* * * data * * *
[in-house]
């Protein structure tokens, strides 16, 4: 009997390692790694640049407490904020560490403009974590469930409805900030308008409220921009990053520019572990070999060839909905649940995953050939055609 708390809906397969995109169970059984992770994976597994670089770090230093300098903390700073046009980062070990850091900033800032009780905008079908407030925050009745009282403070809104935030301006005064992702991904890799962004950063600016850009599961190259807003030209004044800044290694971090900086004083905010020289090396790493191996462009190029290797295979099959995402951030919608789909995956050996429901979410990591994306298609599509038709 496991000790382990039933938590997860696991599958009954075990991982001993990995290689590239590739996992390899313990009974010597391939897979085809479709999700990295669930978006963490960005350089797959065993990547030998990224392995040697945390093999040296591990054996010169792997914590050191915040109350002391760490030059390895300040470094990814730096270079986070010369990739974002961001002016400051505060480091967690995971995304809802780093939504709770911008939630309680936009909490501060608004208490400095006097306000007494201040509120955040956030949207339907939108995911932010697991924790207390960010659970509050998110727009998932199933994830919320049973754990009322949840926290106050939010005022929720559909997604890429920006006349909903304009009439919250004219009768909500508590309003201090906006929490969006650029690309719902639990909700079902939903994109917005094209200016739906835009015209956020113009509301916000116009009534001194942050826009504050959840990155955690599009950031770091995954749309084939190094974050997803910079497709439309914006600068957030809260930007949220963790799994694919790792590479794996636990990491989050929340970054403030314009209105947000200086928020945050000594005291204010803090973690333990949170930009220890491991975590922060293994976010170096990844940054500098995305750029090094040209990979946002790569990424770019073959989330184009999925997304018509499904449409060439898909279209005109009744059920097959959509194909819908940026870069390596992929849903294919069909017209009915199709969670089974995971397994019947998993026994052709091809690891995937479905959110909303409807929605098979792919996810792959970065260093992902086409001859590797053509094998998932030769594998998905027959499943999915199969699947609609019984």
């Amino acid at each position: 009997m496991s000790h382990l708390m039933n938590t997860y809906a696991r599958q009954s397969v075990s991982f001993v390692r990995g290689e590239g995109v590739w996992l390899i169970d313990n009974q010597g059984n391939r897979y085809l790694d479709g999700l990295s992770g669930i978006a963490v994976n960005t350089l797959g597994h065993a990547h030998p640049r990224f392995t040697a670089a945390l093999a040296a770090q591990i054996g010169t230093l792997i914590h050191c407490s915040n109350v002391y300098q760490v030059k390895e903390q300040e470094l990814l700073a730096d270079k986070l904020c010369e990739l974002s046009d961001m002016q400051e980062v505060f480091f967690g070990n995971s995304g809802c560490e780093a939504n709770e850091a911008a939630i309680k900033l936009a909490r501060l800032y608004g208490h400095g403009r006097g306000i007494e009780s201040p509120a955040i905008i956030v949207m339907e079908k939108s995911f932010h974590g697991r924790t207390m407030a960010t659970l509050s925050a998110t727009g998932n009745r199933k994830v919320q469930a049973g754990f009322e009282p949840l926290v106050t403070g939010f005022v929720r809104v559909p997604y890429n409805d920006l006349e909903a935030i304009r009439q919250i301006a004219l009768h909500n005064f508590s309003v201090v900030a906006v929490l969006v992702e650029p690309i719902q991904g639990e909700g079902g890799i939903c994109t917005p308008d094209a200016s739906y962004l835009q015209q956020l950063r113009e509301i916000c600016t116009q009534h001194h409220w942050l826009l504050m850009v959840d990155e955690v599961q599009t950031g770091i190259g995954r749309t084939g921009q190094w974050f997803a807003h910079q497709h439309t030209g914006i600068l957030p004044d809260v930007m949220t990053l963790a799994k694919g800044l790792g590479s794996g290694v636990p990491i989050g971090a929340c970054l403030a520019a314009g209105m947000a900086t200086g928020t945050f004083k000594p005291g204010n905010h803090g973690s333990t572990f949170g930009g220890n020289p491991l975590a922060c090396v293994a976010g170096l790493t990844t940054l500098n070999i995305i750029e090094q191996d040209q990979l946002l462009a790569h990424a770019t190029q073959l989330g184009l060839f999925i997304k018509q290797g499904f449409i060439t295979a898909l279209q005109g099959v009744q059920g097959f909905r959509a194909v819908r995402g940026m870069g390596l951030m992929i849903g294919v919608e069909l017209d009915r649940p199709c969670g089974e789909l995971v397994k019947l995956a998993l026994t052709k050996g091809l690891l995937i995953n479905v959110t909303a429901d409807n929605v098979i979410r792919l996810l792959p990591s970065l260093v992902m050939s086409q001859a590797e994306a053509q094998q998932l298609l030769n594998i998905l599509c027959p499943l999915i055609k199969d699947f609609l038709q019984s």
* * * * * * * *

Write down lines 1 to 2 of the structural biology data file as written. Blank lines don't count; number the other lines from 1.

[in-house]
């Protein structure tokens, strides 16, 4: 009997390692790694640049407490904020560490403009974590469930409805900030308008409220921009990053520019572990070999060839909905649940995953050939055609 708390809906397969995109169970059984992770994976597994670089770090230093300098903390700073046009980062070990850091900033800032009780905008079908407030925050009745009282403070809104935030301006005064992702991904890799962004950063600016850009599961190259807003030209004044800044290694971090900086004083905010020289090396790493191996462009190029290797295979099959995402951030919608789909995956050996429901979410990591994306298609599509038709 496991000790382990039933938590997860696991599958009954075990991982001993990995290689590239590739996992390899313990009974010597391939897979085809479709999700990295669930978006963490960005350089797959065993990547030998990224392995040697945390093999040296591990054996010169792997914590050191915040109350002391760490030059390895300040470094990814730096270079986070010369990739974002961001002016400051505060480091967690995971995304809802780093939504709770911008939630309680936009909490501060608004208490400095006097306000007494201040509120955040956030949207339907939108995911932010697991924790207390960010659970509050998110727009998932199933994830919320049973754990009322949840926290106050939010005022929720559909997604890429920006006349909903304009009439919250004219009768909500508590309003201090906006929490969006650029690309719902639990909700079902939903994109917005094209200016739906835009015209956020113009509301916000116009009534001194942050826009504050959840990155955690599009950031770091995954749309084939190094974050997803910079497709439309914006600068957030809260930007949220963790799994694919790792590479794996636990990491989050929340970054403030314009209105947000200086928020945050000594005291204010803090973690333990949170930009220890491991975590922060293994976010170096990844940054500098995305750029090094040209990979946002790569990424770019073959989330184009999925997304018509499904449409060439898909279209005109009744059920097959959509194909819908940026870069390596992929849903294919069909017209009915199709969670089974995971397994019947998993026994052709091809690891995937479905959110909303409807929605098979792919996810792959970065260093992902086409001859590797053509094998998932030769594998998905027959499943999915199969699947609609019984």